Reversed Phase HPLC Column For Protein Analysis
Features and Applications
Protein is the main component of living organisms and plays an important role in all stages of life’s growth and development.
all stages of development. At the same time, protein products are also used in food, pharmaceuticals, medical diagnosis, and biocatalysis There is a wide range of applications in food, pharmaceutical, medical diagnostic, and biocatalytic fields.
Reversed-phase high-performance liquid chromatography is currently the most common mode of HPLC separation, characterized by the fact that the polarity of the stationary phase is less than the polarity of the mobile phase. Protein molecules are separated due to the difference in their hydrophobicity, which allows them to partition differently in the two phases. Low pH mobile phase, room temperature or higher temperature, and the use of acetonitrile or isopropanol as the organic fraction, trifluoro as the organic fraction, and trifluoroacetic acid (TFA) as the ion-pairing agent. The separation of the proteins was more favorable. The retention index and the selectivity of the protein The selectivity was also related to the nature of the bonded stationary phase, with large pore silica gel (20-30 nm) short chain alkyl (C The short chain alkyl (C4 and C8) bonded stationary phases of large pore silica gel (20-30 nm) are suitable for protein The large pore silica gel (20~30 nm) short chain alkyl (C4 and C8) bonded stationary phases are suitable for protein separation; proteins with large molecular weight differences and very hydrophobic The separation of protein mixtures with large molecular weight differences and strong hydrophobicity was well achieved by a non-porous carrier column, and the higher column temperature also improves the separation of protein mixtures.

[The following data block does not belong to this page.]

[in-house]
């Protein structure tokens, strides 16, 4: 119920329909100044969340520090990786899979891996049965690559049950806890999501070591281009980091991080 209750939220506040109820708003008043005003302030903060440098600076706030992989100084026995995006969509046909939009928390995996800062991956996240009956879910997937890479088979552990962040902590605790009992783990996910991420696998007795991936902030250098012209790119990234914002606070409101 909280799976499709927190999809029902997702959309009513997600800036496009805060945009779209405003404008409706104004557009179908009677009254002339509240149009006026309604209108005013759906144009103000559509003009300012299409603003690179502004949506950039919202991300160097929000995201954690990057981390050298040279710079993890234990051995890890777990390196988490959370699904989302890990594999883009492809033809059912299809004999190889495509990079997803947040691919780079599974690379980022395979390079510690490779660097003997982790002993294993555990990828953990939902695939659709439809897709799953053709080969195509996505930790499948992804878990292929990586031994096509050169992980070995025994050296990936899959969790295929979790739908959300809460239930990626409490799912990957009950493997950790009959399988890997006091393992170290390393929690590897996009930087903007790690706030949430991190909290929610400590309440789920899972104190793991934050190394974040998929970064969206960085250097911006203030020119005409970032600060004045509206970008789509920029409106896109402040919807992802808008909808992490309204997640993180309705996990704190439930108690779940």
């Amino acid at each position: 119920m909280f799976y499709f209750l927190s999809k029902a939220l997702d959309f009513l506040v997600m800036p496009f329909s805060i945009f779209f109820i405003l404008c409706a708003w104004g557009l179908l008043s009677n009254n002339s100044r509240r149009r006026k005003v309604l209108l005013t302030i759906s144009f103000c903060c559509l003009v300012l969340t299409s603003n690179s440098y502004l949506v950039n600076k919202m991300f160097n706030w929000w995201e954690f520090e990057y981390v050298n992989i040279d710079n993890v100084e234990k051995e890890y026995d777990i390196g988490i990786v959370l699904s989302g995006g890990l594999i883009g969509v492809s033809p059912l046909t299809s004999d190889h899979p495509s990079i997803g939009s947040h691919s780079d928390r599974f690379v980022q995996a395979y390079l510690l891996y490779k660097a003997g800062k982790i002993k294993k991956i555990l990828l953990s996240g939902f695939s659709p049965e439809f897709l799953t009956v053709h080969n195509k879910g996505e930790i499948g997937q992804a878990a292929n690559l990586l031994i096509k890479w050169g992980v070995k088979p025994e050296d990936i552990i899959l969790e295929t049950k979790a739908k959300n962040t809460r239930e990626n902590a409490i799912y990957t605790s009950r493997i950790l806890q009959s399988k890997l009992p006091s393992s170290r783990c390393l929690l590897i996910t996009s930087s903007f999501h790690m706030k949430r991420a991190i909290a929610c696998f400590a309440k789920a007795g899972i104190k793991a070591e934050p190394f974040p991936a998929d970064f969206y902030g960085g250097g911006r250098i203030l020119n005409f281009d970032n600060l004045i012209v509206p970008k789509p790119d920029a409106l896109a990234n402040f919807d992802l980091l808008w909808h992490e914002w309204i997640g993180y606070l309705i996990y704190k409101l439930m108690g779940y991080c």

Fast and reliable separation of intact proteins with protein fragments
Reverse-phase techniques are used for protein identification confirmation, impurity profiling, and post-translational modification quantification. The technique is based on the difference in hydrophobicity of each substance and applies to denaturing conditions to achieve sample separation. It provides information on the amino acid sequence of the molecular level structure and sequence variants and modifications.